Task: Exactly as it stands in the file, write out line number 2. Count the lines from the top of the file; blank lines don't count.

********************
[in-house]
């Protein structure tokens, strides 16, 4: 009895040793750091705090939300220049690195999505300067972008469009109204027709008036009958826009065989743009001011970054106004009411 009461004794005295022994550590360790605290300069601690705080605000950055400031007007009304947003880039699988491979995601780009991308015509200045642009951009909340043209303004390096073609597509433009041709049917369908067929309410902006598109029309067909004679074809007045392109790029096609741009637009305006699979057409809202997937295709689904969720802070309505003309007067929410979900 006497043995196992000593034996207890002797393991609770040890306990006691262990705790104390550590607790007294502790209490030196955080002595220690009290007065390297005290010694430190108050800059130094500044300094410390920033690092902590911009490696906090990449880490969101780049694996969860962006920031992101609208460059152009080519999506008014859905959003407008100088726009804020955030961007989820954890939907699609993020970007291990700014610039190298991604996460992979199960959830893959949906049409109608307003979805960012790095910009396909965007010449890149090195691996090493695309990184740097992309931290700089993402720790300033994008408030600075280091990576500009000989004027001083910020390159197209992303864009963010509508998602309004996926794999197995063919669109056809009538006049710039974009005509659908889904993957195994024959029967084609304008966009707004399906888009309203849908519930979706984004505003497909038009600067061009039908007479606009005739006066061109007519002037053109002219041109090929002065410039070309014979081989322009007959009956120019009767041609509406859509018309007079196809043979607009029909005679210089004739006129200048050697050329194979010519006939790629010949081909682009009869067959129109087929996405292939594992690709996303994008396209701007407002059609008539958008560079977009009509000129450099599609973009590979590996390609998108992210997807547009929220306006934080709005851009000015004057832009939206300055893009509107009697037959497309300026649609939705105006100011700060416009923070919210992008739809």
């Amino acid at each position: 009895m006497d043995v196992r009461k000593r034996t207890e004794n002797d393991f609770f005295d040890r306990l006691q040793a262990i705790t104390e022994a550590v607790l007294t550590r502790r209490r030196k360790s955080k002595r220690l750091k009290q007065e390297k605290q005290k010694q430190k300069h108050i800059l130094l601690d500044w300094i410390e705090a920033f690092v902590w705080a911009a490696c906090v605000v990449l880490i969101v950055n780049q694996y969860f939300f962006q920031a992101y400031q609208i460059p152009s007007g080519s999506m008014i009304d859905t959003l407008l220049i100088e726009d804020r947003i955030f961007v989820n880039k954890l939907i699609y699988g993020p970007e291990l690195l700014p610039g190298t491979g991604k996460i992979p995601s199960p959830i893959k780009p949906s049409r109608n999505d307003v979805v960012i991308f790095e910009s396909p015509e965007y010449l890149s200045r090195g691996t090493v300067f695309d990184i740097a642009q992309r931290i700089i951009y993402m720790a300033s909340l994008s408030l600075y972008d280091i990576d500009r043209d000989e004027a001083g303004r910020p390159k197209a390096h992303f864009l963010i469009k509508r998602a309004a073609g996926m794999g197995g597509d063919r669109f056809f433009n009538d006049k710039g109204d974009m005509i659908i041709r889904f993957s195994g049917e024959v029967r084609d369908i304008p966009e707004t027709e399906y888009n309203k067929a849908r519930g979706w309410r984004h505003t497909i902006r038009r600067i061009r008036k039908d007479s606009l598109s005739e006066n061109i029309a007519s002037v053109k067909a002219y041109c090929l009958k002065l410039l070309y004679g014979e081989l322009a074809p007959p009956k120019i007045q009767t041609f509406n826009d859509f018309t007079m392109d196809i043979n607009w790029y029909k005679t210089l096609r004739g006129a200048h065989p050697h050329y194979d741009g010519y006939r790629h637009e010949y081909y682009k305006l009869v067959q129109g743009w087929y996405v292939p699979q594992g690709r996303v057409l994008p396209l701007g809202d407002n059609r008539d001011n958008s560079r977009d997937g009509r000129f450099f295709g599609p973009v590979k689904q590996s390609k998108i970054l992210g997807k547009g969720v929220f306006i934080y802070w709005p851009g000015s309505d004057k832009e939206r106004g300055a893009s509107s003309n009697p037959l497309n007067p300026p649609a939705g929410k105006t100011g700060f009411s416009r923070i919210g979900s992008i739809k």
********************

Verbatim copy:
């Protein structure tokens, strides 16, 4: 009895040793750091705090939300220049690195999505300067972008469009109204027709008036009958826009065989743009001011970054106004009411 009461004794005295022994550590360790605290300069601690705080605000950055400031007007009304947003880039699988491979995601780009991308015509200045642009951009909340043209303004390096073609597509433009041709049917369908067929309410902006598109029309067909004679074809007045392109790029096609741009637009305006699979057409809202997937295709689904969720802070309505003309007067929410979900 006497043995196992000593034996207890002797393991609770040890306990006691262990705790104390550590607790007294502790209490030196955080002595220690009290007065390297005290010694430190108050800059130094500044300094410390920033690092902590911009490696906090990449880490969101780049694996969860962006920031992101609208460059152009080519999506008014859905959003407008100088726009804020955030961007989820954890939907699609993020970007291990700014610039190298991604996460992979199960959830893959949906049409109608307003979805960012790095910009396909965007010449890149090195691996090493695309990184740097992309931290700089993402720790300033994008408030600075280091990576500009000989004027001083910020390159197209992303864009963010509508998602309004996926794999197995063919669109056809009538006049710039974009005509659908889904993957195994024959029967084609304008966009707004399906888009309203849908519930979706984004505003497909038009600067061009039908007479606009005739006066061109007519002037053109002219041109090929002065410039070309014979081989322009007959009956120019009767041609509406859509018309007079196809043979607009029909005679210089004739006129200048050697050329194979010519006939790629010949081909682009009869067959129109087929996405292939594992690709996303994008396209701007407002059609008539958008560079977009009509000129450099599609973009590979590996390609998108992210997807547009929220306006934080709005851009000015004057832009939206300055893009509107009697037959497309300026649609939705105006100011700060416009923070919210992008739809």